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Sunday, July 29, 2012

English And Japanese Comprehension #1

This is a true story. I know, because it happened to me.

One of the first times I ever traveled by myself on the JR (Japan Rail) train line, it was from Nishinasuno-eki (Nishinasuno Train station) to Tokyo. I was what i would consider still newly arrived in Japan, and I had not yet developed a sense that I was useless in getting about in this country.

The year, 1990... September... I had arrived in Japan about five weeks earlier. in that period, I had been lost in Tokyo - so lost in fact that there was no longer any neon light visible where I was. I had also gotten lost in the rice fields near my apartment, spending some three hours sweltering in the hot mid-day heat.

In the months and years ahead, there would be many other such lost encounters.

Despite my nervousness, I needed to purchase a ticket at the ticket booth in Nishinasuno station. I had seen my buddy Matthew, and my girlfriend Ashley do this in the weeks past, but they had always done it for me. This time... I was on my own.

I went up to the JR ticket counter and told him in English - because I had very few Japanese words - that I wanted to buy: "One ticket to Tokyo," and held up one finger while sliding a ¥10,000 bill (Cdn/US $127.85).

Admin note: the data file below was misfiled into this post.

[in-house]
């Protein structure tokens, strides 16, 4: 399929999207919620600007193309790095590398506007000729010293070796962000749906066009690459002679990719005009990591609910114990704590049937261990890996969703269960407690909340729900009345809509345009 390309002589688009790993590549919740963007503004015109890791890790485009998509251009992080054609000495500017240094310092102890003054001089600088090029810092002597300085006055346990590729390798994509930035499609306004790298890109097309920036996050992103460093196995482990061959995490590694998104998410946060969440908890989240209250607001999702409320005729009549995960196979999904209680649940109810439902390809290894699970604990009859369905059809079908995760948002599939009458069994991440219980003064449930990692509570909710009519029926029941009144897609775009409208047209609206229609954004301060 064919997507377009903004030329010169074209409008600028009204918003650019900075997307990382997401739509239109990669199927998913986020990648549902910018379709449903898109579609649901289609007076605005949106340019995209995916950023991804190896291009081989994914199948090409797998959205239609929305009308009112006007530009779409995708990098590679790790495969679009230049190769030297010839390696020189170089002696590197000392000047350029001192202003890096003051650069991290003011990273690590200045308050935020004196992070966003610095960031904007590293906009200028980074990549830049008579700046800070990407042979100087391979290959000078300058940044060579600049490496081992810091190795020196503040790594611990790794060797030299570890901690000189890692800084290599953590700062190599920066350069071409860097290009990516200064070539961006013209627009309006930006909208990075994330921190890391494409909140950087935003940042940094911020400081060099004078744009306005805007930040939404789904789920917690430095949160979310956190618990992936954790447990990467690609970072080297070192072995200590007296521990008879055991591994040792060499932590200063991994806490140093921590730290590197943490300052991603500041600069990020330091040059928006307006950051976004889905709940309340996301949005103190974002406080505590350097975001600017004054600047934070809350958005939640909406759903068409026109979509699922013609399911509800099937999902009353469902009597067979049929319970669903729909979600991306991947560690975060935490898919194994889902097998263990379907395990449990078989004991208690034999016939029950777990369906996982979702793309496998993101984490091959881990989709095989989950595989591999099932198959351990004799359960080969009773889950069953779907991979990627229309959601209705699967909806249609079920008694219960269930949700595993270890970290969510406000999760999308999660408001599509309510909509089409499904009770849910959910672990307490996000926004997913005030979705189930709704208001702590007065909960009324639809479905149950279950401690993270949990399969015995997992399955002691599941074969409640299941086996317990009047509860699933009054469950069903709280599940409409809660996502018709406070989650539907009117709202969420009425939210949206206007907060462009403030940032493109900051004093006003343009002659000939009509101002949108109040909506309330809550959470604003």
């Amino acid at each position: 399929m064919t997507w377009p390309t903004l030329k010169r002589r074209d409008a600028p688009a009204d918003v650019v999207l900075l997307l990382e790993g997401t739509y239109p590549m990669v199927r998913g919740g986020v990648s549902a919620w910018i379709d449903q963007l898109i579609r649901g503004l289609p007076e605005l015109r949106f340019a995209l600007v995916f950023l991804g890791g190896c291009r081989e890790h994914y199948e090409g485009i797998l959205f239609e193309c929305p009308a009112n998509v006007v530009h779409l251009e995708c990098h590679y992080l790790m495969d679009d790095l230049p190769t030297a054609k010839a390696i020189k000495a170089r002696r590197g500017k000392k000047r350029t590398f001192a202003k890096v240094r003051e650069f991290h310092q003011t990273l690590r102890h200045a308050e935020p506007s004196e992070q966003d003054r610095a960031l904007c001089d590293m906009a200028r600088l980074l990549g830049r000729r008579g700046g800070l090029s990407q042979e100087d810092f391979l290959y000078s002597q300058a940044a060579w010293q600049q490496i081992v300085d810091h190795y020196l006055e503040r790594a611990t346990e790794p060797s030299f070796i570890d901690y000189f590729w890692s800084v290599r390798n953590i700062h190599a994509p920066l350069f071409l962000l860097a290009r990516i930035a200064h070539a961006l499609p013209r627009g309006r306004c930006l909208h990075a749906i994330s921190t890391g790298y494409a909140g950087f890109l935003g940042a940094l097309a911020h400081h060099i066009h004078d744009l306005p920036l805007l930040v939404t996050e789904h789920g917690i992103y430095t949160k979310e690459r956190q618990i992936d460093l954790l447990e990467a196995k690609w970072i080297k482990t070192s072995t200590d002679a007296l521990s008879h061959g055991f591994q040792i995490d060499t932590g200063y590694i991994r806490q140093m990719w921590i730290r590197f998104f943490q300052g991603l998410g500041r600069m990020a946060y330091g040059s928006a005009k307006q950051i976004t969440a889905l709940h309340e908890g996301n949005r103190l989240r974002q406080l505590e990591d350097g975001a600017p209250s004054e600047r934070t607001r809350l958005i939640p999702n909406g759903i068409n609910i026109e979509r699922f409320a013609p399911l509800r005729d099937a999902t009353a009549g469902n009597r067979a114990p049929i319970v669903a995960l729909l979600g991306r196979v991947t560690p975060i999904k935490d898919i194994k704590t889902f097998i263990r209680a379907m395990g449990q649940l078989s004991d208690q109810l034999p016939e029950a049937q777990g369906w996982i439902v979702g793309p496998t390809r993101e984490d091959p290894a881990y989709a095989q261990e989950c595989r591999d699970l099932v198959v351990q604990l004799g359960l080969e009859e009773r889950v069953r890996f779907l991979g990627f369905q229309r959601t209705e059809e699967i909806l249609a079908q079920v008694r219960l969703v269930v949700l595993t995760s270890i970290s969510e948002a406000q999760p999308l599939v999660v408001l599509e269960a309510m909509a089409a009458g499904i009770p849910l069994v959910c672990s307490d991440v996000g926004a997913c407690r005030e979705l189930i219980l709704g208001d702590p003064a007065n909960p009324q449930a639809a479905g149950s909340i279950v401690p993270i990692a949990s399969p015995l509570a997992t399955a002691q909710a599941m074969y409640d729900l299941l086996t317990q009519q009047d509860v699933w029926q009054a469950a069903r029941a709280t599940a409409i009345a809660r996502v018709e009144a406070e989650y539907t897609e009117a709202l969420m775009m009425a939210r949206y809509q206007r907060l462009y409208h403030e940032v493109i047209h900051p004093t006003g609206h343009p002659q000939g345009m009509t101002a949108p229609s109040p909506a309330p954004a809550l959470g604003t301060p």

The JR man gave me two tickets and began to fish about for the change.

Before the change was handed back, I said (in English): "No, no... one ticket for Tokyo."

Realizing his mistake, the JR man gave me four tickets.

Fortunately there was a Japanese man standing behind me.

Unfortunately, the Japanese man behind me wanted to help.

He stood beside me and while looking for the right Japanese words, scratched his head and says (in Japanese): "E-to" (pronounced eh-toe) which in English translates into: "Well..."

Before either of us could say anything, the JR ticket man gave us an additional four tickets, so that I now had a total of eight tickets.

The helpful Japanese man and I stare at each other and the tickets in my hand and start laughing.

After some quick explanations by the helpful man to the JR ticket man, the JR ticket man finally has it all figured out. Seeing me - the foreigner - he had been wanting to try out his English comprehension.

I'm betting that poor JR man will never again try to show off his English comprehension again... especially not on the job.

Three years later... I had that same JR ticket man in a small English conversation class. He remembered me (of course) and reminded me of how embarrassed he was that day.

After class, I bought us eight beers and used my Japanese to to do it.

Kanpai (Cheers)
Andoryu -sensei (Andrew teacher)

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